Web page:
Everything You Need To Know About Insomnia

Everything You Need To Know About Insomnia

As much as one third of the UK and 20% of the global population are reported to suffer from insomnia. In spite of this, a generalised lack of understanding exists as to what insomnia is, why some people are more at risk than others and crucially, how to overcome it. In this article we will answer many of these questions and start your journey of insomnia recovery.

What is Insomnia?
Insomnia is a dissatisfaction with sleep quality or duration during the night, which leads to significant distress during the day. If you think you may be suffering from insomnia, have a look at the symptoms below.


  • Difficulty initiating sleep

  • Frequent or prolonged awakenings with an inability to return to sleep

  • Early-morning awakening with an inability to return to sleep


  • Fatigue

  • Waking up feeling unrefreshed

  • Decreased energy

  • Mood disturbances

  • Reduced cognitive functions, such as impaired attention, concentration and memory

  • Difficulty functioning in academic or occupational settings

If any of these applies to you, consider how long you have had these symptoms. This is important because insomnia can be categorized as either acute or chronic dependent on its duration:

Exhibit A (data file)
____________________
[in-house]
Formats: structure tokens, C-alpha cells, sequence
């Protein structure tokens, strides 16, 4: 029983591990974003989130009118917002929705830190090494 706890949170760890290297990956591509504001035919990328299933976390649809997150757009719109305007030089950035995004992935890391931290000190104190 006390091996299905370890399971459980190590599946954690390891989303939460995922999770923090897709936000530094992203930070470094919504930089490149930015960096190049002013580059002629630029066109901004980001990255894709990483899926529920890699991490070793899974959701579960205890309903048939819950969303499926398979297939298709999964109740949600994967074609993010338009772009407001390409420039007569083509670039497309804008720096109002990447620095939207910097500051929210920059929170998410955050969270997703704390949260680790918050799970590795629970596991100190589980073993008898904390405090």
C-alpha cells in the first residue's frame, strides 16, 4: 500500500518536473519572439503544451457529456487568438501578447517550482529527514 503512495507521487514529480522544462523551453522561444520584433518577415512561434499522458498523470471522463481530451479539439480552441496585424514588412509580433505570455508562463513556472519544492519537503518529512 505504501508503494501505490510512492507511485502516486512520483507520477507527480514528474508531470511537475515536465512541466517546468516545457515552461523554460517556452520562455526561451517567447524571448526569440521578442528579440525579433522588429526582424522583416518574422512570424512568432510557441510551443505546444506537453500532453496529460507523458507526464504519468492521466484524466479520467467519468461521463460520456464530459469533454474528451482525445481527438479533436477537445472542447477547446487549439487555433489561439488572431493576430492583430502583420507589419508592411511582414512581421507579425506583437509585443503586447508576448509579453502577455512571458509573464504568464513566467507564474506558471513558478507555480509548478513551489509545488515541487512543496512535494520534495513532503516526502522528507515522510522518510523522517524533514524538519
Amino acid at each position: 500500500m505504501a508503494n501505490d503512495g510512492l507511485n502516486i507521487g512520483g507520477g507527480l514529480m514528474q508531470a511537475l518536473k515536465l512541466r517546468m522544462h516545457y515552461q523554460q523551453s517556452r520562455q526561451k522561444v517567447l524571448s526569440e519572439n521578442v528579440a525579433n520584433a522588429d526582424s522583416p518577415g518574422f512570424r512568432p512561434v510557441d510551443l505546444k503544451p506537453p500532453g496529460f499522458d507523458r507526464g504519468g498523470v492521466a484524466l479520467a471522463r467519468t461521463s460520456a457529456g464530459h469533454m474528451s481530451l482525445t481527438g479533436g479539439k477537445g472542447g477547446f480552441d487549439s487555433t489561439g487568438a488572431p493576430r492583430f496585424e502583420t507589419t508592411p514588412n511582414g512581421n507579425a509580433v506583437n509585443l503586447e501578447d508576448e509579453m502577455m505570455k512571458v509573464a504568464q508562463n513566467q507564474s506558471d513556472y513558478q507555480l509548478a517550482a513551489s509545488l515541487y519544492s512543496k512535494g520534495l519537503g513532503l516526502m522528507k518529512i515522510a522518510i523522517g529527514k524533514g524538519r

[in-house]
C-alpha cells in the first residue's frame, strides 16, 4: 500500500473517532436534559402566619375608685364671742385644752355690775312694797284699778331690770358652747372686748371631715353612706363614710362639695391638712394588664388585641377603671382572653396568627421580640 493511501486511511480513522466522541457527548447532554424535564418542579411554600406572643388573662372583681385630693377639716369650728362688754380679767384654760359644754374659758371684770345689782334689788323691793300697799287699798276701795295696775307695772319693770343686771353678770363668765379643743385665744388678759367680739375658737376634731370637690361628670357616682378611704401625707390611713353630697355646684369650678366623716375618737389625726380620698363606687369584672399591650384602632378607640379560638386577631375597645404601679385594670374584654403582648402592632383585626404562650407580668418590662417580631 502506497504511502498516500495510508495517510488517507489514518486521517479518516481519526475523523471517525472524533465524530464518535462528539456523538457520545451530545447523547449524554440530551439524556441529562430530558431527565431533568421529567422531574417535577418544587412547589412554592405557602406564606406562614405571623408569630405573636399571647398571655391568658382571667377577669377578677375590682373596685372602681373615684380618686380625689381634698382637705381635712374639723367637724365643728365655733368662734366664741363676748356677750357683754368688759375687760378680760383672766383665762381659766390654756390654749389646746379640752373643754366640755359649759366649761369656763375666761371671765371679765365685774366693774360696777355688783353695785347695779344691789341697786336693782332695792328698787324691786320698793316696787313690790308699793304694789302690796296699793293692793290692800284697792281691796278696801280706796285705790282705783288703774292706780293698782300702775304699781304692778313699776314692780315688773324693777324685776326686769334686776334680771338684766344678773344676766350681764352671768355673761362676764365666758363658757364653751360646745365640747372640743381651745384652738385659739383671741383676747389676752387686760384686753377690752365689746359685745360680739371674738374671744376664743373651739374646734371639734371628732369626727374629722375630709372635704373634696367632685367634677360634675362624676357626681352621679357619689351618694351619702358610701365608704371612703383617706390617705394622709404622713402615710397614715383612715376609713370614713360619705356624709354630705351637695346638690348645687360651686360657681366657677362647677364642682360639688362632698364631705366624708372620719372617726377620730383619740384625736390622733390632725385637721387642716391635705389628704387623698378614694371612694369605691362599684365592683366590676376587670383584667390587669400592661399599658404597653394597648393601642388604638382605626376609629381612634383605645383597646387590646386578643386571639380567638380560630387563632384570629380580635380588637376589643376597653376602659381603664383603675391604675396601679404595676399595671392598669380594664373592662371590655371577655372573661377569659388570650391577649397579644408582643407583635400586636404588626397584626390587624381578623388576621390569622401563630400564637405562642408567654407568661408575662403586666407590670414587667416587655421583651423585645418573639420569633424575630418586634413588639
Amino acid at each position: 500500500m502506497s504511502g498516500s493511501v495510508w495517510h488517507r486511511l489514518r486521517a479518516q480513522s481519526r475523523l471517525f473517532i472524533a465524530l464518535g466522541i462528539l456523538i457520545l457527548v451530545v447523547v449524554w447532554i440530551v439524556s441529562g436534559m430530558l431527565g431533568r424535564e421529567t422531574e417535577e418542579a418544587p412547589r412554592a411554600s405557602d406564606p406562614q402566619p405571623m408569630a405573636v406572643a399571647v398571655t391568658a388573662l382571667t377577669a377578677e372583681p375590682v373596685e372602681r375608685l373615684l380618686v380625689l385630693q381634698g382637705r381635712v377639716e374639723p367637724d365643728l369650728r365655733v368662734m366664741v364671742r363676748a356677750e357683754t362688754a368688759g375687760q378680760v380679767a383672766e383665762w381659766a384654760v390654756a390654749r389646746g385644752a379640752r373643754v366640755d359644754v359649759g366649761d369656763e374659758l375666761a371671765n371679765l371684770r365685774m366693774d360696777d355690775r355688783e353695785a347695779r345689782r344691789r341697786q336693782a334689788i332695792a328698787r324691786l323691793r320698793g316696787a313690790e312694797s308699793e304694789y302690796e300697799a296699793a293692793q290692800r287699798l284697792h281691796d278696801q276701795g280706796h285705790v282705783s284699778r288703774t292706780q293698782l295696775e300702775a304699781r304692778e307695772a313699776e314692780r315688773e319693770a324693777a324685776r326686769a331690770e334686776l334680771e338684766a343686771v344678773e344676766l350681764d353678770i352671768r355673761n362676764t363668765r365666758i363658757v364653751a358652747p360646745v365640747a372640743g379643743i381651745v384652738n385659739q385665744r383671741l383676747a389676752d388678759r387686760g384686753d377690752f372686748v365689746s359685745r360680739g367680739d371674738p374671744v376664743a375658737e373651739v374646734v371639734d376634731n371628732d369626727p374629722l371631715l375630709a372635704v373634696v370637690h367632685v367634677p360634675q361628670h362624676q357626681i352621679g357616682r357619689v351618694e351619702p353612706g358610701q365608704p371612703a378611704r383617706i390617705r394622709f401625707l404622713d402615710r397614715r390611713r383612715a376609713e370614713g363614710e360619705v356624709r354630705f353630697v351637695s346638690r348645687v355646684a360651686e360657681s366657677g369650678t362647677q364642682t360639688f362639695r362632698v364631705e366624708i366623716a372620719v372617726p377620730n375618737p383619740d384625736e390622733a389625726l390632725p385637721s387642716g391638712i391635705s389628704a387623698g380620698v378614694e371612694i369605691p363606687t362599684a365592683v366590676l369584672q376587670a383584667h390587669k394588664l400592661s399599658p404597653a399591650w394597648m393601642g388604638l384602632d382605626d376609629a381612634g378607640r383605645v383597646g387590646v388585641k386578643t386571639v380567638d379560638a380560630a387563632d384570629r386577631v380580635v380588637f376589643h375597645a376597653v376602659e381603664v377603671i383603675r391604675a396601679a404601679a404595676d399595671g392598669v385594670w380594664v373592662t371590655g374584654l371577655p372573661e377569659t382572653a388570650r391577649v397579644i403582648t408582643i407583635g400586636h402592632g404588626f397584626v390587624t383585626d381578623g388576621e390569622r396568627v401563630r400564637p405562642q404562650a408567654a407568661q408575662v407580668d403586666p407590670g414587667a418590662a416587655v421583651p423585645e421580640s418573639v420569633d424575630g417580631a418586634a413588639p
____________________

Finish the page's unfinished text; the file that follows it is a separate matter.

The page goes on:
Acute Insomnia
Is a temporary period of sleep disturbance lasting from as little as one night to a couple of weeks. Generally, acute insomnia occurs as a result of a traumatic life circumstances but usually resolves itself without any treatment, typically when the initial stressor disappears.

Chronic insomnia
Is a persistent type of insomnia which is clinically defined as having difficulty sleeping at least three or more nights per week for three months or more. For many of the 30% of the population who are reported to suffer, it’s a vicious cycle of not sleeping and then worrying about the implications of not sleeping leading to further poor sleep.

Risk factors for Insomnia
Everyone experiences the occasional troublesome night. But your risk of insomnia may be greater if you are;

  • Female
    Women are twice as likely to have insomnia due to fluctuations of hormones during the menstrual cycle, menopause, pregnancy and motherhood. This is because many of the hormones involved in such periods also regulate sleep. Women also have a greater tendency to worry which leave women more vulnerable to sleep problems.

  • Over 60 years old
    Insomnia rates can shoot up to as much as 50% in the elderly. This is because as we age, we experience a shift in our circadian rhythm (your internal biological clock that regulates your sleepiness and wakefulness), which may cause older adults to sleep early in the evening and wake up earlier in the morning.  Other sleep disturbing medical conditions commonly occur with age such as increased need to use the toilet at night or physical pain may also disturb sleep.

  • Have an existing medical or psychiatric condition
    Any condition that affects your mental or physical health which causes discomfort, can disrupt sleep.